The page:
They did it! The Washington Capitals came back from a 0-2 deficit with 4 straight wins to claim a playoff series. Now all they have to do is… *checks schedule*…defeat the Pittsburgh Penguins. Sigh.
|Scoring Chances For%||55.37%||51.17%|
|High Danger Chances For %||55.47%||58.84%|
|Expected Goals For%||54.58%||52.76%|
|Expected Goals For||10||12|
|Actual Goals For||21||12|
|Expected Goals Against||8||11|
|Actual Goals Against||9||13|
Overall the teams were pretty darn close, with the edge going slightly to Pittsburgh. But it’s important to remember who they were playing. The Penguins faced the Philadelphia Flyers, while the Capitals drew the Columbus Blue Jackets. It’s not like one team is great and the other is terrible, but the Blue Jackets are definitely the better team, at least when you look at their regular season numbers.
|CF%||49.82% (15th)||51.69% (10th)|
|SCF%||49.14 (18th)||51.42% (11th)|
|HDCF%||49.43% (18th)||50.48% (14th)|
|xGF%||50.73% (15th)||51.92% (10th)|
The Blue Jackets draw a lot of confidence from their goaltender, Sergei Bobrovsky, who is consistently one of the best goalies in the league. On the other hand, the Flyers used three different goalies in the playoffs. Of the 27 different goalies that made an appearance in the NHL playoffs, the Flyers three goalies were all in the bottom five at 5v5 save percentage. If the Capitals had the luxury of facing the, in the 1st round, it would have been an easy sweep for them.
But I want to go back to the Caps and Pens PDO from each of their series. All the other stats from the two rivals were pretty close, but with PDO (luck) PIT took home the prize. The Penguins had an astounding 106.2 PDO, which is beyond lucky. The Capitals, on the other hand, had just 99.1, which is very unlucky considering the talent the boys in red have (they had a 101.7 PDO in the regular season).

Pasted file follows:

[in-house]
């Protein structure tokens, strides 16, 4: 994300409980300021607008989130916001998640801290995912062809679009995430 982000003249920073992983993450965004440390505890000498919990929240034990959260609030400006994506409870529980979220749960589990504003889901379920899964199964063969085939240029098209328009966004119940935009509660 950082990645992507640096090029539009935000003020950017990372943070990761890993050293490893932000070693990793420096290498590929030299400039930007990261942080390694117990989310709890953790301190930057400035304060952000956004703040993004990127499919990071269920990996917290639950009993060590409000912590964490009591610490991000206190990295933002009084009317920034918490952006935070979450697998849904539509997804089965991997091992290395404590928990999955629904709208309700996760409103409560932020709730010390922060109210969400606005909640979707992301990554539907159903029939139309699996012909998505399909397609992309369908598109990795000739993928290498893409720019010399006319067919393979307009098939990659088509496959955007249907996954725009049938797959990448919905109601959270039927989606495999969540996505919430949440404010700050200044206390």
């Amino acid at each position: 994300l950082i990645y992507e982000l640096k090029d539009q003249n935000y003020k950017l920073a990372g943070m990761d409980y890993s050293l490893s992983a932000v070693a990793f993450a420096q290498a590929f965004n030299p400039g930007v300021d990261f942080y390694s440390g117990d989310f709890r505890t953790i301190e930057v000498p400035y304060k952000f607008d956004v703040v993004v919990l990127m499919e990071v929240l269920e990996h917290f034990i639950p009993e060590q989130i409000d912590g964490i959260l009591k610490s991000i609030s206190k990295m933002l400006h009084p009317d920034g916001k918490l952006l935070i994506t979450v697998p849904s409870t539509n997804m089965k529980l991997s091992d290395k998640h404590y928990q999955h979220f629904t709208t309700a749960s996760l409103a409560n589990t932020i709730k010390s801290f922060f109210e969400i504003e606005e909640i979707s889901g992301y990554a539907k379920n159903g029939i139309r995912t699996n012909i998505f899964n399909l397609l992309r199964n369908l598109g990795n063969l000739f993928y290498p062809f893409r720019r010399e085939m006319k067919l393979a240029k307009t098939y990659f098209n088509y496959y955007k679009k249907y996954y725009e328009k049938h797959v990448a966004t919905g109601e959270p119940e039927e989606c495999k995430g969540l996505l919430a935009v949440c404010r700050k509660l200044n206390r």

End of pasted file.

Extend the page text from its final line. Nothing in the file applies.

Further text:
Again, goaltending can explain the issue. The Penguins were shooting at a 15.07% rate, which is unthinkable. That was first among all playoff teams by almost 5%. The Capitals on other hand shot a 7.38% rate, which is low for them (they shot 9.19% in the regular season).
The Flyers had the worst combined save percentage at 5v5 with .849% in the 1st round. The Capitals had a combined .917sv%, though once Braden Holtby took over it bumped to a .927sv%, which is still kind of low for him. But the Penguins’ Matt Murray also wasn’t too great at 5v5 with a .915sv%, so expect him to better than that against the Caps.
Another way to look at it is the Expected Goals For and Against. The Penguins were expected to score 10 5v5 goals, but they actually scored 21! The Capitals scored exactly what they were expected to at 5v5 with 12 goals. Penguins did get scored on one more than expected, but Capitals were scored on two more times than expected. The luck definitely falls in the Penguins favor here, who had a +10 expected goals for, while Caps had a -2. If the Penguins are expecting the same outcome from the Caps as the Flyers, they will be rudely surprised.
To sum it up, don’t expect the Penguins to score at such a high rate at 5v5 like they did against the Flyers, and don’t expect the Capitals to score at such a low rate at 5v5 like they did against the Blue Jackets.
The two teams are fairly even when it comes to puck possession and chances. The Penguins by series-end will probably lead slightly in both categories, but it should be close enough that the Capitals could squeeze out a series win. Success against the Penguins will ride on Holtby’s shoulders and getting luck they haven’t received in the past.
By Luke Adomanis